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According to wikipedia, there are 359 towns in the state of Oklahoma that registered on the census of 2010.  At the top of the list are Oklahoma City (nearly 1.6 million), Tulsa (nearly 400,000) and my hometown of Norman (over 110,000).  Most anyone who is familiar with the state of Oklahoma would have at least HEARD of these three cities.  However, as you move down the list of Oklahoma towns, you quickly digress into places almost no one (except maybe a storm chaser like Val Castor) has ever heard of.

Quick, tell me something about each of these towns:  Ringwood, Achille, Tryon, Depew, or Stonewall.  Anyone?  Anything?  I didn’t think so.  Each of these towns range in size between 497-470 people.  

At this point, you have to be wondering if I simply have way too much time on my hands.  In the midst of a busy holiday season, why am I searching through 2010 census data?  The reason is this:  Jesus grew up in the town of Nazareth . . . population – 480.

Can you imagine that?  The Savior of the world grew up in a one dog town (and that dog was old and mean.)  The One who would explain God in terms we could all understand, spent his adolescent years in an area so small that only a few families would make up the entire community.

Mary and Joseph were residents of the town of Nazareth before Jesus was ever born, but after His birth, they lived life apparently moving from place to place (Bethlehem to Egypt).  However, by the time Jesus was a preschooler, God led them to move back to Israel, and through some sovereign direction, led them back to Nazareth in the region of Galilee.  Hear the story of how that happened in Matthew 2:19-23: 

But when Herod died, behold, an angel of the Lord appeared in a dream to Joseph in Egypt, saying, “Rise, take the child and his mother and go to the land of Israel, for those who sought the child’s life are dead.” And he rose and took the child and his mother and went to the land of Israel. But when he heard that Archelaus was reigning over Judea in place of his father Herod, he was afraid to go there, and being warned in a dream he withdrew to the district of Galilee. And he went and lived in a city called Nazareth, so that what was spoken by the prophets might be fulfilled, that he would be called a Nazarene.

It is possible that Joseph and Mary would have planned to raise Jesus in the region of Judea, a region of Israel with higher population and a better reputation.  It would have been a weighty task to raise the Messiah.  No doubt Joseph and Mary wanted to absolute best for their son, and might have assumed they needed to live nearer the capital city of Jerusalem for their child to assume His throne.  However, God had other plans.  God used the political climate of the day, and direction through a dream, to guide Joseph, Mary, and Jesus back to Nazareth.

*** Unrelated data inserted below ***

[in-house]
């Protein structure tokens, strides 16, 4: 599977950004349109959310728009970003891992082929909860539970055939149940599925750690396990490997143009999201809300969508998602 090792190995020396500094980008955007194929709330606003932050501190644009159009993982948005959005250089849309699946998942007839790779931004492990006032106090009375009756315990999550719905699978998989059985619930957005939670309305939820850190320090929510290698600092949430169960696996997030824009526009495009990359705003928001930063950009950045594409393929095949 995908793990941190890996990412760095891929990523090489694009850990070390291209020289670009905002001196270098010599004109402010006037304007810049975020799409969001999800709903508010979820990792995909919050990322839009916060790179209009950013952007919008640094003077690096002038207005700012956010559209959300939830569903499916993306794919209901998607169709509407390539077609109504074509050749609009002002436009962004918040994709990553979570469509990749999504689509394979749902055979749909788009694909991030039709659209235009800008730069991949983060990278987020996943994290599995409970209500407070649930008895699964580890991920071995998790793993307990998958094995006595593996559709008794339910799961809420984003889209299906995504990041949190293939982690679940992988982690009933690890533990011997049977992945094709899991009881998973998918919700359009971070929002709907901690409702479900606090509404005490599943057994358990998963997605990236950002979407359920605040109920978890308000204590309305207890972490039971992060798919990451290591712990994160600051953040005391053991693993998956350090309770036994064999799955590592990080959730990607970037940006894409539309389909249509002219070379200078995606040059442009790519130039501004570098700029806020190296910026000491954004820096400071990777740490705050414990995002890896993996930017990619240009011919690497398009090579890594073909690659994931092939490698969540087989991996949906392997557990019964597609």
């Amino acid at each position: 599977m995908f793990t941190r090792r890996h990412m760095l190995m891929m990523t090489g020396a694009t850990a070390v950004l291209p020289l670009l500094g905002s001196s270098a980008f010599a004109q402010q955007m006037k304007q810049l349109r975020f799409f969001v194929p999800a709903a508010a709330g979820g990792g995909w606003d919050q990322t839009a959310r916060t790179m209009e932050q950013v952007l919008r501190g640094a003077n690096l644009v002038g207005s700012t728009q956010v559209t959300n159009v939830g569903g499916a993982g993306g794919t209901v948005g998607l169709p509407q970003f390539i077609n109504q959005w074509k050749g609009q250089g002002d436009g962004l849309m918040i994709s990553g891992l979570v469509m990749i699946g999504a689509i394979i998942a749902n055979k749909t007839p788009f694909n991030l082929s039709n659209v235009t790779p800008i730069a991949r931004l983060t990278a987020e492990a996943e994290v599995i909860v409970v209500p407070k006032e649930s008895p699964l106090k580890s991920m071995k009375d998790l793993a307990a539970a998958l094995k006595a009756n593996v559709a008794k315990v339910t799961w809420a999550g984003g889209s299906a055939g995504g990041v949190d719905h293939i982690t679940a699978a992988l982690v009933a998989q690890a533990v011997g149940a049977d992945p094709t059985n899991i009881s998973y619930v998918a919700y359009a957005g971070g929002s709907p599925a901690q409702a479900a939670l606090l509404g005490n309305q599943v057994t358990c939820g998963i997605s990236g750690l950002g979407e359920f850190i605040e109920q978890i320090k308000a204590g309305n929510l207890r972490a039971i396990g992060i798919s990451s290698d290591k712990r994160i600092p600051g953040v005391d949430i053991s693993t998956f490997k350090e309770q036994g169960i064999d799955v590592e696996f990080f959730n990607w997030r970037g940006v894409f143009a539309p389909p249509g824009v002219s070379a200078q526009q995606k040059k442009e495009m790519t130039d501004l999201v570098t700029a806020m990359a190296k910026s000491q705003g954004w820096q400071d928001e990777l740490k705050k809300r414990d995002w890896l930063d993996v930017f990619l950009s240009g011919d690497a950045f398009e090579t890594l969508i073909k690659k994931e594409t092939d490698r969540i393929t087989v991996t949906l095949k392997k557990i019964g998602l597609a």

Matthew mentions that Jesus’ hometown being Nazareth was “spoken by the prophets,” but this can be a confusing statement.  There is no direct Old Testament prophecy that mentions the town of Nazareth.  So how can Matthew see Jesus being called a “Nazarene” being a fulfillment of prophecy?

The answer is quite surprising.  Though Jesus is never prophesized to be from Nazareth, many prophets indicated that Jesus would be despised and rejected.  The reputation of the small town of Nazareth was so poor that being called a “Nazarene” was an insult of sorts, a demonstration of His humble nature.   Instead of coming to the world with privilege, educated degrees, and earthly titles, Jesus came as a humble carpenter’s son from a town of less than 500.  Instead of being from the big city, He was from Ringwood, or Depew, or Stonewall.

The Son of God who sits sovereign over space and time could have been born anywhere at anytime in history.  He could have been raised in any environment and still been human.  In His wisdom, Jesus chose to be raised in a town of 480 people.  It was not an accident, God made it happen.  This fact simply further drives home the point that Jesus came for all men and women.  

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